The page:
The film also draws on Daur Zantaria’s poem A Tea of Raging Sins. Delivered by Manana Bigvava, the line “I wake up on a sofa, on the edge of the morning, and in the mirror of a trophy bathtub I have only half a face,” holds particular political importance. Kuc explains: “Trophy bathtub alludes to land and property grabbing which took place during and after the war, when 250,000 Georgian refugees had to leave the country – an issue that is still unresolved and is embodied in the film by the character of Tamar Ioseliani.”

This embedded nuance reaches even the film’s textured soundscape that mixes composed music from Timothy Nelson with traditional Abkhazian songs. The tracks sung in Abkhaz are a contrast with the Google Maps imagery that, as Kuc points out, “fails to distinguish Abkhazia from Georgia.” Pairing cultural identity with a visual that opposes this very identification becomes a microcosm for What We Shared explores, the conflict between personal and dominant structures, as identity is reconciled.

I wanted to creatively interpret dreams and memories that may not otherwise be perceived or even conceived. I wanted to show that the 1992-93 Abkhaz-Georgian war is not a history but a contemporary reality, as the trauma caused by it passes onto their children and grandchildren.

Svetlana Boym’s writings on the former Soviet republics informed the method of “performative and experiential archiving” that Kuc has developed. Working with dreams that exist on the peripheries of reality to move towards the future while rebuilding the past, nostalgia innately arises. The frame of What We Shared is imbued with notions of ambiguous nostalgia: “According to Boym, one is nostalgic not for the past the way it was, but for the past the way it could have been: ‘It is this Past Perfect that one strives to realise in the future,’” says Kuc.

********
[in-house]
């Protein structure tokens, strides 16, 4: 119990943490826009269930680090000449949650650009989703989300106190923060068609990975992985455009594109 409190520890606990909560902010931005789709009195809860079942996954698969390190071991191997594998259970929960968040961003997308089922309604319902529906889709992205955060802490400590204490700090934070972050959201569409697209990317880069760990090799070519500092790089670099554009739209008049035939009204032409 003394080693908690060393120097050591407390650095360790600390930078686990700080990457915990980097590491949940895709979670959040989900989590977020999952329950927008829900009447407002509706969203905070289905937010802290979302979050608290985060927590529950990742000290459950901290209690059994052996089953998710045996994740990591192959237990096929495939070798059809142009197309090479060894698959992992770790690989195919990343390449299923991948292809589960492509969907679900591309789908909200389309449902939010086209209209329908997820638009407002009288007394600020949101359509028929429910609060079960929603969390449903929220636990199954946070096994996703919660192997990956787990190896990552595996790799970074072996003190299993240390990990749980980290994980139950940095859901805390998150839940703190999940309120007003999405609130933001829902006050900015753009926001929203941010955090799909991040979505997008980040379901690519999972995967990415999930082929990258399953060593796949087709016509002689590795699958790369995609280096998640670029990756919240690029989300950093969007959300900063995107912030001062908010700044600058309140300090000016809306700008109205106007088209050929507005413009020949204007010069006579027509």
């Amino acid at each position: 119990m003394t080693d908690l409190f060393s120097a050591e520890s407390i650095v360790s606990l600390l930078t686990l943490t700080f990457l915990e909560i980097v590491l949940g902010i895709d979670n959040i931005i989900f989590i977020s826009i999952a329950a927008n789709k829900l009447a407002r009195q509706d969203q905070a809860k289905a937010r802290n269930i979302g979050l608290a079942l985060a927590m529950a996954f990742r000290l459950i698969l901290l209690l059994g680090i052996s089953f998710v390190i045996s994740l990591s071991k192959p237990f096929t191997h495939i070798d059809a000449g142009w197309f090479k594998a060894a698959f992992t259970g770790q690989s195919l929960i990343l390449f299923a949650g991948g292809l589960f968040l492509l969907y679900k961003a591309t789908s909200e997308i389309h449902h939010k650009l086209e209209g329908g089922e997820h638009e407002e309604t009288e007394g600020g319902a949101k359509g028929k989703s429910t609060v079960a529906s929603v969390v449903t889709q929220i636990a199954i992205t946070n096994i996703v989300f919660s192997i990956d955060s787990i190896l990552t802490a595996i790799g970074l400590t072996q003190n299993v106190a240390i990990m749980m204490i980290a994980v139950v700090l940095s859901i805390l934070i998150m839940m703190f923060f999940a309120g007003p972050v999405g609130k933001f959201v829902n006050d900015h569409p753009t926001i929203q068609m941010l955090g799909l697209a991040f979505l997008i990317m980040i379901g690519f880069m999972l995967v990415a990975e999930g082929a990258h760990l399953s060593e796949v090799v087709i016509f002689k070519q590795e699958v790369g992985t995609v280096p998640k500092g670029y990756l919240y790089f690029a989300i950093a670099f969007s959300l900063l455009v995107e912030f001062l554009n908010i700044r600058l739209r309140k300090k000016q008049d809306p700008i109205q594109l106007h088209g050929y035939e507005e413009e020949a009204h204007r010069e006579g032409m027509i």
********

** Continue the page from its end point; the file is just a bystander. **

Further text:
Throughout the film, visual nostalgia meets modern technology with the incorporation of AI. “These processed images allude to the fact that life in Abkhazia has never been what it seemed. Abkhazia might have been Soviet Florida, but things were not so peachy under the surface, as Stalinist purges were taking place simultaneously,” Kuc explains. Placing the psychedelic Deep Dream art style images beside untouched sequences results in a portrait of Abkhazia’s duality. “It’s about looking for new means of generating more contemporary perspectives on the past by displacing and destabilising some of the representations of that past and the narratives they generated,” Kuc adds.

Abkhazia continues to exist in its own refuted space where dreams harbour unknown futures and encased nostalgia while being one of the only ways to remember the past. Rebuilding an image of reality through collective memory rooted in the unconscious, after the credits of What We Shared, memories of golden baked khachapuri, a wild botanical garden, and the cherry bloom that blossomed in March live on.